Last week, we hosted a webinar with author Robbie Kellman Baxter about her book, The Membership Economy, and what the move from ownership to membership means for every business.
We had a great live turnout and a lot of follow-up questions and interest. If you missed it and want to catch up, click here to check out the recording and slides.
If you just want to catch the highlights and big picture, here’s a recap. (One takeaway? Give people options in how to consume content!)
Here’s an upfront confession: Even though I knew quite a bit about what we were going to cover ahead of time, and I’ve read the book a couple times, I still found myself scribbling down notes.
If I could summarize the whole thing under a big umbrella, it would be this statement (which had its own devoted slide in the webinar):
Any Customer-centric Company That Develops Ongoing, Formal Relationships With Customers Is A Membership Organization.
On the surface, it’s a broad statement that sounds nice. If the only criteria is a formal relationship mechanism, then just about any business is a membership organization. But, as Robbie pointed out, the customer-centric portion is the more important part of the equation.
Just because you have a membership model doesn’t mean you’re part of the Membership Economy. The Membership Economy is more about a mindset than a model. It’s about focusing on member relationships from every aspect of an organization.
As a result of that commitment, these organizations focus on adding ongoing value, rather than making the big sale. Which is one of the key differences we covered - “continuous innovation” is the way Robbie phrases it.
The New Revenue Model
Another way this attitude manifests itself is in customer service interactions. To Robbie, a “customer success” team doesn’t just try to limit call times and minimize anger. They “maximize loyalty” by being helpful human beings. They add value and build relationships.
This customer-centric transition has to be making some old school executives nervous. The traditional measures of success (conversions, transaction size, etc) are being replaced by metrics that appeal to a much larger picture (retention, customer lifetime value, etc).
The crazy thing is, the potential profitability from a member-focused approach is far greater than a never ending cycle of sell-and-churn.
This Isn’t Easy Street
Another aspect we covered is the changing acquisition funnel. Whereas the traditional funnel ends when someone hits the bottom, the new membership funnel is more like an hourglass. When someone becomes a customer, they drop into a reverse funnel, wherein the company constantly works to maximize their lifetime value and loyalty.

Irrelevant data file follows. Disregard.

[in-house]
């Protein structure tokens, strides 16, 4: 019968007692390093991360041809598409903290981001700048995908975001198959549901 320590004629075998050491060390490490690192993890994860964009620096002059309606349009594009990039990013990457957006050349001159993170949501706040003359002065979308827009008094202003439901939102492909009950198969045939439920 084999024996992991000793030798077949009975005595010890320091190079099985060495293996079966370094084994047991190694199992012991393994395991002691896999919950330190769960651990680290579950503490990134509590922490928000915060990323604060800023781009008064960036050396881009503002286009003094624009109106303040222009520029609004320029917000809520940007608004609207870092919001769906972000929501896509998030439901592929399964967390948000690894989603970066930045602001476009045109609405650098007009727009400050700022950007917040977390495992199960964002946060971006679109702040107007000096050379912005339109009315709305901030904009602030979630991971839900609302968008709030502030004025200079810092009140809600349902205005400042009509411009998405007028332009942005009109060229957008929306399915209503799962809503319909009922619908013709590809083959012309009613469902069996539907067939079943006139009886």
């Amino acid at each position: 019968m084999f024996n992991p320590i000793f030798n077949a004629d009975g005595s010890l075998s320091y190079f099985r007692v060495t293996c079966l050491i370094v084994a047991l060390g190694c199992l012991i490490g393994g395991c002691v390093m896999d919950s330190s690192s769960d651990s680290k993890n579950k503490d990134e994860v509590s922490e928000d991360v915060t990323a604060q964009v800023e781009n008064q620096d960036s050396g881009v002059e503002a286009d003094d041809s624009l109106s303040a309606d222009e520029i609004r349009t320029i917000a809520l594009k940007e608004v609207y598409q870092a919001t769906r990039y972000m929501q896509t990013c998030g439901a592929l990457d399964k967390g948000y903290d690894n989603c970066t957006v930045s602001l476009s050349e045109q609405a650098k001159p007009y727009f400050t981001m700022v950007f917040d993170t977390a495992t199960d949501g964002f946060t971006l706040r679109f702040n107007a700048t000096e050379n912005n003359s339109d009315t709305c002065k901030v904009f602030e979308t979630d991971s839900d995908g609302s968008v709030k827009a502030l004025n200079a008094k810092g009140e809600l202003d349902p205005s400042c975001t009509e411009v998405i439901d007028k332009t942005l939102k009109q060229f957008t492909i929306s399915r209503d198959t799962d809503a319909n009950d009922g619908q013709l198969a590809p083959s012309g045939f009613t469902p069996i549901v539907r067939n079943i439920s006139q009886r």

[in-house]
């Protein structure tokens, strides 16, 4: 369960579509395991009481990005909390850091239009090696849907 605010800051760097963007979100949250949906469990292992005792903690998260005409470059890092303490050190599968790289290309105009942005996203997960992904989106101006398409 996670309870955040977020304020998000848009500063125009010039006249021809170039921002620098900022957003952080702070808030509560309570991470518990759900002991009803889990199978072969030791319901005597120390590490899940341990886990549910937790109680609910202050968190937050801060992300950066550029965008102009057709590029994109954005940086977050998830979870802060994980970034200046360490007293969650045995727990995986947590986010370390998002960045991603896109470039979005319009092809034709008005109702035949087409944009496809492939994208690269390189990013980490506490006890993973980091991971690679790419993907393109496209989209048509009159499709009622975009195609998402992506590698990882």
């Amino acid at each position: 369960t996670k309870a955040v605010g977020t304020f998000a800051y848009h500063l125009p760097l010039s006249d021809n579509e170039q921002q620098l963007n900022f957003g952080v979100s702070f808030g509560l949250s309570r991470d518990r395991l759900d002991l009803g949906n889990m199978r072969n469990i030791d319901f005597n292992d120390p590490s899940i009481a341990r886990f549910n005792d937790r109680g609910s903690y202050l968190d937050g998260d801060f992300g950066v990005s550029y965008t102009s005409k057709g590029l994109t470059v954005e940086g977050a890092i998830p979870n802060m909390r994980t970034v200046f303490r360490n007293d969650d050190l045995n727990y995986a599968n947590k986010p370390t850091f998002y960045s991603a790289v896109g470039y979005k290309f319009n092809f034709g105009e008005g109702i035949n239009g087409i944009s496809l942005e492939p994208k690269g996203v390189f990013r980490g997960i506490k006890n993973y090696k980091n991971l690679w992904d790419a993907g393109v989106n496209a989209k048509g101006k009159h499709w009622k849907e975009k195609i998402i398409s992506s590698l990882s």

This is the point where it dawns on people that, while the Membership Economy focus sounds really nice, it’s a lot of work. There is no end to the hour glass funnel - every customer, whether they’re disengaged or a “superuser” has to constantly see the value of being in business with a company.
It’s worth it though. As Robbie points out, once you’re able to earn the trust and loyalty of customers, they’ll begin to feed the top of your funnel with referrals.
A New Frontier
Focusing less on making the big sale isn’t the only aspect of business that’s going to make traditional leadership sweat. Many of the tactics we covered are a bit scary - freemium models, tiered pricing, outsourcing certain functions, building communities for customers to engage each other, and investing in valuable member benefits.
This is why that organizational commitment to members is so important. The idea of membership as a business model isn’t all that new, but the idea that just about any business can utilize the model is. But it has to be approach almost like a marriage, with both the company and the customers having equal powers, with an ongoing give and take and high level of transparency.
Chances are those of you reading this have those “formal relationships,” but perhaps not the customer-centricity. Or, the opposite - a company that goes all out for customers, but is missing out on revenue opportunities by not exploring a membership model.
Either way, I think you’ll truly enjoy the webinar and hearing what Robbie has to say. Much like her book, she offers up a ton of useful, crunchy, actionable information
Click here to check it out, and keep an eye on this blog as we’ll post Robbie’s responses to questions submitted during the webinar that we weren’t able to get to.